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This article was originally published in issue #13
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Pro Co's original Rat distortion pedal has spawned a whole family - six in fact. We invited four of the rodents to meet Michael Casswell.
The Pro Co Rat pedal first burst on to the guitar scene in the mid '80s and swept through the guitar playing world like no other dirt pedal has. There was a good reason for this. It was really good. At lower settings it would act like a cool overdrive that would kick a good amp into some really musical high gain fun. At mid-way settings it would become a filthy animal that would turn the cleanest Fender amp into metal monster. And at its highest setting it would turn into the best retro fuzz like pedal, so good that Hendrix would probably have been using one, had he still been with us.
It found its way on many albums and was used by many of the biggest names of the time. I remember Jeff Beck being big on using one in the late '80s with his green Strat plus and a red knob Fender Twin. Since that first white logo version, Pro Co has put out various versions of the Rat, all sort of doing that 'Rat' thing, but apparently not in quite the same way as that original 1985 model.
Why? I think it's a lot to do with the LM308 chip that was in the first version, which if you know or are interested in such things, is the Corvette C7 of stomp box overdrive chips. These original issue white logo Rats are very sought after and collectable nowadays, and not ones to miss a trick, Pro Co has re issued it and called it the Rat 85 Whiteface reissue. We should be sceptical of re-issues, because there is usually a compromise somewhere in the manufacture, due to costs or parts no longer being made or available, but if we are going to believe Pro Co, which I guess we all are, this reissue is identical in every way to the original, which is very good news indeed.
This reissue has all the crucial features of the original. Which are, the white Rat logo, the same shape and size steel box, the same circuit board layout, the cool large CTS pots (labelled distortion, filter, volume), a true bypass switch (did the original have that?) and that crucial LM308 chip. It's not a huge list but it's a good one!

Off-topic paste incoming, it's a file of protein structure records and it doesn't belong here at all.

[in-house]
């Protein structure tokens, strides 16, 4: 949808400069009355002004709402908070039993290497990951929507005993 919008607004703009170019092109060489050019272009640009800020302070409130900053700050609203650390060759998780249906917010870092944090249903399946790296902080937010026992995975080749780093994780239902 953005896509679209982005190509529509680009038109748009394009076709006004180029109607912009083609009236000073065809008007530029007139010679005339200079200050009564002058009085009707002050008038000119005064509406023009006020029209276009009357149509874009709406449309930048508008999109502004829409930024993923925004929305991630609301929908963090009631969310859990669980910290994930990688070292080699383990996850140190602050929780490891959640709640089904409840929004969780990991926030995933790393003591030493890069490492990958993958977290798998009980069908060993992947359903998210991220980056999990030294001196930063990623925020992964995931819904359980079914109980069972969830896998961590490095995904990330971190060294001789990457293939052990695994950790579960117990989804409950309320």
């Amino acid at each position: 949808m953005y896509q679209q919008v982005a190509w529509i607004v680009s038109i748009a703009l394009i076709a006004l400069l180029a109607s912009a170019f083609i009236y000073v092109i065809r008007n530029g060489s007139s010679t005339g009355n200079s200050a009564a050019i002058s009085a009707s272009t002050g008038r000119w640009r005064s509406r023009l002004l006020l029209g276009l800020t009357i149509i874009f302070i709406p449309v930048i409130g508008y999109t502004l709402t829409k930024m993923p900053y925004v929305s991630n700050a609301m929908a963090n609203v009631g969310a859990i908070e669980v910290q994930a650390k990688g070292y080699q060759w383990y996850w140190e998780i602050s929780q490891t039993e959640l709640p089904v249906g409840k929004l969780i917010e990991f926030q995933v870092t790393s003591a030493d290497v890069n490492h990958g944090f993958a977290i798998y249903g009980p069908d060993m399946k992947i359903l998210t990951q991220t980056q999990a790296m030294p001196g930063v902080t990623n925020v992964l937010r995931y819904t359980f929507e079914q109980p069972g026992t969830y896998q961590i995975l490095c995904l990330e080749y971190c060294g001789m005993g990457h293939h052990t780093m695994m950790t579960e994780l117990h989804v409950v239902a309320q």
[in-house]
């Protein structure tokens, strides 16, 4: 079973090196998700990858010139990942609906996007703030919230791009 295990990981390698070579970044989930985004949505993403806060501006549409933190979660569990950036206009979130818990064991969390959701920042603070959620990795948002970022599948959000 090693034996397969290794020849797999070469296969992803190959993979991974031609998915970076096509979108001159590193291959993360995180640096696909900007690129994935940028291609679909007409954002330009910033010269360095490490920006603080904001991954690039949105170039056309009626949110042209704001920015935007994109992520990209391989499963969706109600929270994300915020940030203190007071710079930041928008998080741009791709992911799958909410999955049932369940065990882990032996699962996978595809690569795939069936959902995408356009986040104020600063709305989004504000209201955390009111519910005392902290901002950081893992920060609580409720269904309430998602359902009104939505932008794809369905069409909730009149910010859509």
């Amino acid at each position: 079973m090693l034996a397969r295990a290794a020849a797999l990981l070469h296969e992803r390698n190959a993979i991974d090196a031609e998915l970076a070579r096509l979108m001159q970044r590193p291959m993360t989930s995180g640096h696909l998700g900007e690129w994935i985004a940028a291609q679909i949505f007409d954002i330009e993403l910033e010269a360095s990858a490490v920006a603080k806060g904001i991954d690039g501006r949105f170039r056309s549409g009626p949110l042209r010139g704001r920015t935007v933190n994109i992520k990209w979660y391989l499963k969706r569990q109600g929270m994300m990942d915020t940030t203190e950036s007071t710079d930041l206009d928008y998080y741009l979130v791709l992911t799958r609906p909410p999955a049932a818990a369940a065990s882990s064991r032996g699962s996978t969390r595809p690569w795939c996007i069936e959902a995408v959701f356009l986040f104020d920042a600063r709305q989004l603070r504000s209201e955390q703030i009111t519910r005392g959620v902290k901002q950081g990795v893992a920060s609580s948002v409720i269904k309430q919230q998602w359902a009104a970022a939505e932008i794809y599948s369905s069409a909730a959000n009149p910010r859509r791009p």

I was sent the whole range of Rat pedals to look at which consists of the regular Rat, the Dirty Rat, the Turbo Rat and this 85 whiteface reissue. Plus I own a Rat from around 1990, so it was like a Rat convention at my place! My first comparison was between the 85 and my second generation, early '90s version. I did a back to back comparison with same amp and same settings and couldn't really detect much, if any, difference, which made me happy because it meant my 1990 version held its own against this limited edition 85 reissue. I then spent the next hour comparing the other Rats.
The regular Rat sounded much like the 85 and my own one and did very similar things to the amp, which makes it very good value for money indeed! What the 'Dirty Rat' did was more noticeable in its differences in that it had silly amounts of squashy, fuzzy gain coupled with a bit more hiss. The one I really liked a lot was the Turbo Rat, however. It reacted more like a booster pedal with a fatter sounding overdrive, less hiss and generally nice tones all round. To me, the Turbo Rat was the winner at the Rat party.
Why didn't I review them all, I hear you say? Well mainly because to my ears they do all sound very similar, and the differences are very subtle so it wouldn't have made for good viewing. Safe to say, they all sound good and it just depends on your style and idea of tone, as to which pet Rat should belong to you. The 85 reissue is twice the price of the others and would be very nice to have but I am happy with my second generation pedal from 1990 or thereabouts. As I said earlier, the king Rat for me was the Turbo version. I thought it had something nicer in the tone that the others didn't. But if LM308 chips are your thing, then you probably need to go find yourself the 85 reissue.